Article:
And yet here we are. Black people are still being beaten and killed all across this country, not just in the South, but in the Midwest and the West and the North. When it's done by cops, they generally get away with it because the system of apartheid allows it, two legal systems, one for white people and one for black people. Black people are arrested and jailed far more than white people. They are given stiffer sentences. And yes, they are beaten and killed by policemen for infractions that white people can usually get away with.

You want to know why this is happening? It's because we have never lived up to the promise in the Declaration of Independence that everyone is created equal, and we have never lived up to the guarantees in the Constitution enforcing that ideal. 

It's happening because we have never dealt, as a nation, with our legacy of slavery. Look at what's happening right now. Donald Trump just announced that he will oppose the renaming of Army posts named for Confederate generals. He wanted to put armed active duty soldiers on the streets to suppress the protests against the killing of George Floyd. Why is he doing this? Because he wants to send a signal to the base of his supporters that he is in favor of our system of apartheid, and wants to keep it going.

His audience gets the message when its subject is honoring Confederate generals who fought on the side of slavery. By honoring these dishonorable traitors to the ideals of our Constitution, Trump is keeping alive the laws of slavery. Did you see the story about a dozen Republican county chairmen in Texas sending out racist and anti-Semitic posts last week? You know why they did it? Because they can read Trump's signals that it's OK to discriminate against black people and Jewish people. They know he's on their side.

Slavery isn't some ancient custom you find in history books. In terms of the history of this country, it's yesterday, staring us in the face. You want to know how close we are to slavery? My grandmother's grandfather owned slaves. When I was growing up and visited my grandparents,  their maid lived in a log cabin without running water or electricity that had been built by her great-grandparents when they were freed from slavery. Her grandmother, who still lived with her, was born a slave. All her ancestors she knew of, past her grandparents, had been slaves. All of my ancestors on my grandmother's side, past her grandmother and grandfather, had been slave owners. All the schools in the state of Virginia, where my grandparents lived, were segregated. So were public accommodations. If you were black and you wanted to buy a Coke in Loudoun County where my grandparents lived, you had to go to a black-owned store. If you wanted to buy a dress or a shirt, you had to go to a black-owned store. If you wanted to use the restroom, you had to go to a restroom marked for "Coloreds." 

I saw it all. This apartheid happened during my lifetime.

My sixth great-grandfather, Thomas Jefferson, who famously wrote the words in the Declaration of Independence that "all men are created equal," also infamously owned more than 600 slaves during his lifetime. He wrote in a letter in 1820 to a friend, discussing the issue of slavery in the territory of Missouri, "But as it is, we have the wolf by the ear, and we can neither hold him, nor safely let him go. Justice is in one scale, and self-preservation in the other."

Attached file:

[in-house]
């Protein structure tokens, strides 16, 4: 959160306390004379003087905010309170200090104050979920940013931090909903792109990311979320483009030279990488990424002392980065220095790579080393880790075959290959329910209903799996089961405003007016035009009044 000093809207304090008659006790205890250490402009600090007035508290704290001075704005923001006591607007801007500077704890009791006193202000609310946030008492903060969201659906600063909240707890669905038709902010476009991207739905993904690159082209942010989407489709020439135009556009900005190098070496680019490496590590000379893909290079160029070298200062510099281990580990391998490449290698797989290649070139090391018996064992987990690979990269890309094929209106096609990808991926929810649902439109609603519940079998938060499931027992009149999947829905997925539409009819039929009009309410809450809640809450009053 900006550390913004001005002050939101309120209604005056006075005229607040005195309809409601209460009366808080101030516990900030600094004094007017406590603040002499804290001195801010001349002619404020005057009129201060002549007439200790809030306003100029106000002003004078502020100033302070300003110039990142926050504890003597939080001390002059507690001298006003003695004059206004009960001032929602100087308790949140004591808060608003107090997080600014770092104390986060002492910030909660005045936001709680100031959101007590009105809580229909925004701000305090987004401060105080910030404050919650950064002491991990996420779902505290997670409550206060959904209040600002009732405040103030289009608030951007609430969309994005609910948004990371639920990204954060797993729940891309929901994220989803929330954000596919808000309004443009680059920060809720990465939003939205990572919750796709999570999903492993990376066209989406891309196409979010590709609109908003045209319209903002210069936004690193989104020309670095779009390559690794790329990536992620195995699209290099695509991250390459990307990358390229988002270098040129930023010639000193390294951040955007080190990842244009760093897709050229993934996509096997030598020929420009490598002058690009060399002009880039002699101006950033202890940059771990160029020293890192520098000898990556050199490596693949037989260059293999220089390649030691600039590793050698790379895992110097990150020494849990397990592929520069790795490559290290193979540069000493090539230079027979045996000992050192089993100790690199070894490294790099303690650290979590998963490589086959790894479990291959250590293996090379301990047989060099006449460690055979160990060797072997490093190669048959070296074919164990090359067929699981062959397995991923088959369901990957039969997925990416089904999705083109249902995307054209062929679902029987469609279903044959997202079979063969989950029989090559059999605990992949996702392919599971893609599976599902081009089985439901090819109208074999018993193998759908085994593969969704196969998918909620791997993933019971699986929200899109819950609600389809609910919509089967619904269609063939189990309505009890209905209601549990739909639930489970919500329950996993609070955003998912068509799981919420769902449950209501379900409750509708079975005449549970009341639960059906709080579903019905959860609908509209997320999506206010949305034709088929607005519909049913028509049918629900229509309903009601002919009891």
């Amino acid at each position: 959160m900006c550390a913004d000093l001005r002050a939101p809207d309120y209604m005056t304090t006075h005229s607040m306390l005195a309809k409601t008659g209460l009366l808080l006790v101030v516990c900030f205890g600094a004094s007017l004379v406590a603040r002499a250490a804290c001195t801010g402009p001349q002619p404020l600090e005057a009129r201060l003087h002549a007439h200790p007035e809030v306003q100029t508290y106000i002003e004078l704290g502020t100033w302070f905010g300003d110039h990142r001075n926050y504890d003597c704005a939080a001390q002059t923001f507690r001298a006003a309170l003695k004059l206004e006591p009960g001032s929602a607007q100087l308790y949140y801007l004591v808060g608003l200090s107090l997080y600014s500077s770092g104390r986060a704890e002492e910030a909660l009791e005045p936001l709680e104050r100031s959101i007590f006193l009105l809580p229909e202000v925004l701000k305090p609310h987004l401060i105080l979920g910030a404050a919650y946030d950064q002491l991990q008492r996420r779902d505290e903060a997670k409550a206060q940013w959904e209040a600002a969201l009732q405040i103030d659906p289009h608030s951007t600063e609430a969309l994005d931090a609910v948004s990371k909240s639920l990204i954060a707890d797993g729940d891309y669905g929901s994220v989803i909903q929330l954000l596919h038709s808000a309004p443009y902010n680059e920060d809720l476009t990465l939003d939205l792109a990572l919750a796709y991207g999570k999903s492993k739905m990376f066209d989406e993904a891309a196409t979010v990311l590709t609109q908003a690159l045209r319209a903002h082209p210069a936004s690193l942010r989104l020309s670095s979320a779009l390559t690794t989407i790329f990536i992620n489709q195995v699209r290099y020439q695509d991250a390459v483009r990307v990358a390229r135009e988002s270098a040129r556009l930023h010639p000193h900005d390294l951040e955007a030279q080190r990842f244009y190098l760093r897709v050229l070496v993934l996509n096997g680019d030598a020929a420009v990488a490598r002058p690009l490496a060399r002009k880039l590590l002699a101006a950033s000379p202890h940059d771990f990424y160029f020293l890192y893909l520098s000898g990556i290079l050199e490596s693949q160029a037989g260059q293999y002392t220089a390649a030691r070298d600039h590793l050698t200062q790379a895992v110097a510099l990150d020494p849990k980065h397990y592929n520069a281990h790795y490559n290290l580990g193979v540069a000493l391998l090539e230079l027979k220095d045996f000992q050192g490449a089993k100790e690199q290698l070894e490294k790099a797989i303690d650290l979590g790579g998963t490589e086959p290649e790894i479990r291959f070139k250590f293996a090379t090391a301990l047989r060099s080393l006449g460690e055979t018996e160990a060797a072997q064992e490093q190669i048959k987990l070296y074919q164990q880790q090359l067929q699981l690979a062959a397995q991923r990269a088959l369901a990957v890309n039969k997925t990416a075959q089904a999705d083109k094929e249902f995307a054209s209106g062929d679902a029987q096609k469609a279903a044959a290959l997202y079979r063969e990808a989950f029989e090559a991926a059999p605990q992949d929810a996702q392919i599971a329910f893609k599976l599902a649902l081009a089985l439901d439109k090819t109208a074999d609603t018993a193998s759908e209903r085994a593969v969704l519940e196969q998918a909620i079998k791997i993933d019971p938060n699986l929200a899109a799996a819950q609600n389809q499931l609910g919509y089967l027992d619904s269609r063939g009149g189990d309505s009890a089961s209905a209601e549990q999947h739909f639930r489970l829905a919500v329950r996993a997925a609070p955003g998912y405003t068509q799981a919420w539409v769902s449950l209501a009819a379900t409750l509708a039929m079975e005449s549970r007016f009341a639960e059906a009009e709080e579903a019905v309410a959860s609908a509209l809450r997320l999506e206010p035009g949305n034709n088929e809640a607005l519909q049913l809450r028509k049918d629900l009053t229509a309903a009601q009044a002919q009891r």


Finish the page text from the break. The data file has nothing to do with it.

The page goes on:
The "wolf" to which he referred was the evil of slavery. 

I called my old friend Frank Serpico on Thursday night to discuss the issues of racism and police brutality that have filled the news for weeks. He was a famous New York cop who fought corruption in the NYPD more than 50 years ago, and I knew he would have something to say. 

"It's the same shit, Lucian," Serpico said. "It doesn't go anywhere. They always pick on the guy who has no ability to defend himself. It's not just the cops. It's the judges, it's the district attorneys, it's the mayors. The cops, they come from society, and the society is us. Watching this cold-blooded killer taking the life out of a human being was like a perfect storm. When you give somebody power, they're never going to give it up. Look at Trump. He's in there egging it on. There's no stopping him. It's been there all along. It's all been said before. Nothing ever changes."

I interviewed Serpico at his home in the Netherlands in 1975 for a story in the Village Voice. He told me back then, "People have got to understand that it's just as patriotic to try to keep your country from dying, as it is to die for your country." 

Serpico is right. We will continue to have "justice on one scale, and self-preservation in the other" until we confront the wolf of slavery, and if we don't, our country will die.

By Lucian K. Truscott IV

Lucian K. Truscott IV, a graduate of West Point, has had a 50-year career as a journalist, novelist and screenwriter. He has covered stories such as Watergate, the Stonewall riots and wars in Lebanon, Iraq and Afghanistan. He is also the author of five bestselling novels and several unsuccessful motion pictures. He has three children, lives in rural Pennsylvania and spends his time Worrying About the State of Our Nation and madly scribbling in a so-far fruitless attempt to Make Things Better. You can read his daily columns at and follow him on Twitter @LucianKTruscott and on Facebook at Lucian K. Truscott IV.